2019 New Mexico Statutes
Chapter 28 - Human Rights
Article 23 - Fair Pay for Women
Section 28-23-2 - Definitions.

Universal Citation: NM Stat § 28-23-2 (2019)

As used in the Fair Pay for Women Act:

A. "commission" means the human rights commission;

B. "director" means the chief of the human rights bureau of the labor relations division of the workforce solutions department;

C. "employ" means suffer or permit to work;

D. "employee" means any individual employed by an employer;

E. "employer" means a person employing four or more employees and any person acting for an employer;

F. "unpaid wage" means the difference between the wages paid to the employee and the wages that would have been paid to the employee had the discrimination not occurred; and

G. "wage" means compensation for performance of services by an employee for an employer whether paid by the employer or another person, including cash value of all compensation paid in any medium other than cash.

History: Laws 2013, ch. 12, § 2.

ANNOTATIONS

Effective dates. — Laws 2013, ch. 12 contained no effective date provision, but, pursuant to N.M. Const., art. IV, § 23, was effective June 14, 2013, 90 days after the adjournment of the legislature.

The state of New Mexico is an employer subject to claims brought under the Fair Pay for Women Act. — The state, an entity capable of suing and being sued, is a legal entity that falls within the definition of "person" and thus is subject to suit for violating the terms of the Fair Pay for Women Act. Wolinsky v. N.M. Corrections Dep't, 2018-NMCA-071, cert. denied.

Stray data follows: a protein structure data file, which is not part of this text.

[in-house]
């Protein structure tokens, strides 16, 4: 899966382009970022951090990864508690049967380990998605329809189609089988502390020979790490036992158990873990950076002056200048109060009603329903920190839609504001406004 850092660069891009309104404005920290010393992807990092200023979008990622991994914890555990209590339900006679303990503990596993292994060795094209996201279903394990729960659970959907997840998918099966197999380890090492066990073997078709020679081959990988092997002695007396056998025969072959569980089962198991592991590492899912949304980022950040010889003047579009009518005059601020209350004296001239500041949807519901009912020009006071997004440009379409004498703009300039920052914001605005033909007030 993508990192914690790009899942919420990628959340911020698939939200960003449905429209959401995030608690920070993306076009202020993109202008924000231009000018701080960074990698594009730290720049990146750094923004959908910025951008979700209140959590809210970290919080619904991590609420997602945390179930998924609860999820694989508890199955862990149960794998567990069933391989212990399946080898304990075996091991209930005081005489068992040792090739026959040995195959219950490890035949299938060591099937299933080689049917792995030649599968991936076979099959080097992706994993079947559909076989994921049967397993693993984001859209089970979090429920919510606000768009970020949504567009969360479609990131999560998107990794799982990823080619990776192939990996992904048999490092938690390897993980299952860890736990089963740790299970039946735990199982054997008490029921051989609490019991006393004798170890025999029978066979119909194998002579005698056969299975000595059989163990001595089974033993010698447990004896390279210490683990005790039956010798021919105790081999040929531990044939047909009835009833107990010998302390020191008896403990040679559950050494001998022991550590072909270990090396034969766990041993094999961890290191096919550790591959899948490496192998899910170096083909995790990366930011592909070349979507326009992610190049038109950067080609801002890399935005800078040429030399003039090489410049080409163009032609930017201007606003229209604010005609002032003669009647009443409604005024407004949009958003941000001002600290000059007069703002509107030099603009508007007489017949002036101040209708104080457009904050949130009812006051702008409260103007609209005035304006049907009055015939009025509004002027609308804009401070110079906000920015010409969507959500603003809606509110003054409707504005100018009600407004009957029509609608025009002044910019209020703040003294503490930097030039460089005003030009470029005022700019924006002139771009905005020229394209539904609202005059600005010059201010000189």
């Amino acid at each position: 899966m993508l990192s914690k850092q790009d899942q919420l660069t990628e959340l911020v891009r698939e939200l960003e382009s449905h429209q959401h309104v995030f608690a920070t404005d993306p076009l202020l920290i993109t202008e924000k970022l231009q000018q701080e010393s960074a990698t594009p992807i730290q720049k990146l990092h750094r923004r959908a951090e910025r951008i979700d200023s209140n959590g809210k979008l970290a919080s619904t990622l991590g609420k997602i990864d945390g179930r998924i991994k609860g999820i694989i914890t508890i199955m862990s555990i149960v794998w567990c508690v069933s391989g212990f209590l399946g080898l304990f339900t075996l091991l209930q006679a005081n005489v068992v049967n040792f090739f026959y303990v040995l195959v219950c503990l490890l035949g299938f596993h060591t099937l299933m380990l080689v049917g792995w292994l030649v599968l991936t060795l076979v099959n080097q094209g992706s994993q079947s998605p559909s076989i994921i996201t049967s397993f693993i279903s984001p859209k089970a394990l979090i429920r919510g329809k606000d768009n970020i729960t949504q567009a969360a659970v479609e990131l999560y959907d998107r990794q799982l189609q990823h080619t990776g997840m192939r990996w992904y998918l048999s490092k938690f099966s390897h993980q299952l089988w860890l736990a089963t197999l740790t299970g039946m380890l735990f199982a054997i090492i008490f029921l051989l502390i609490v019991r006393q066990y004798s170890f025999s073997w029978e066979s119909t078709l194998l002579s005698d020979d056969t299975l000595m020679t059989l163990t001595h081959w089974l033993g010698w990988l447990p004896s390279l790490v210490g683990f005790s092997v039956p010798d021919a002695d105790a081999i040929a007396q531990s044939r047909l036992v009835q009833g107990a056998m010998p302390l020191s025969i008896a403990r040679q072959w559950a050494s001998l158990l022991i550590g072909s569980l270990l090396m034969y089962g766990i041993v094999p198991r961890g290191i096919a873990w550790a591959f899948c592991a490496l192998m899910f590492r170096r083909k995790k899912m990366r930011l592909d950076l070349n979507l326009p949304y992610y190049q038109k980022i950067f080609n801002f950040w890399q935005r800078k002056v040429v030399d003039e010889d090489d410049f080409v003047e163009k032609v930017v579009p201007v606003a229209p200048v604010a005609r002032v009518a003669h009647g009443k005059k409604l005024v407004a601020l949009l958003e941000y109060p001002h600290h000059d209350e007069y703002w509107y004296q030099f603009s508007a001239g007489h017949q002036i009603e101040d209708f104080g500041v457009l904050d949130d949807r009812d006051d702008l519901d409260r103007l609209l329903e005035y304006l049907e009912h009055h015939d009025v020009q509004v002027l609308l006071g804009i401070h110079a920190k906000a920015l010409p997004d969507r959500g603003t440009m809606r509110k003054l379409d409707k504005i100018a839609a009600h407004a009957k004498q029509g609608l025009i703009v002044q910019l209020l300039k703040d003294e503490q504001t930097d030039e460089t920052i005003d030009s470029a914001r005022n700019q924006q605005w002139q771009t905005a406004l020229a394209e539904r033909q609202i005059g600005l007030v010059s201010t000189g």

State employee's right to pursue wage discrimination claims. — Where plaintiff sued her employer, the New Mexico corrections department, for sex-based pay discrimination in violation of the Fair Pay for Women Act (FPWA), alleging that her salary was approximately $8,000 less than that of a male employee in the same position, the district court erred in dismissing plaintiff's case based on the conclusion that defendant, a state agency, was not subject to the FPWA, because the state, an entity capable of suing and being sued, is a legal entity that falls within the definition of "person" and thus is subject to suit for violating the terms of the FPWA; the FPWA provides state employees the same right to pursue sex-based wage discrimination claims that persons employed by private employers possess. Wolinsky v. N.M. Corrections Dep't, 2018-NMCA-071, cert. denied.

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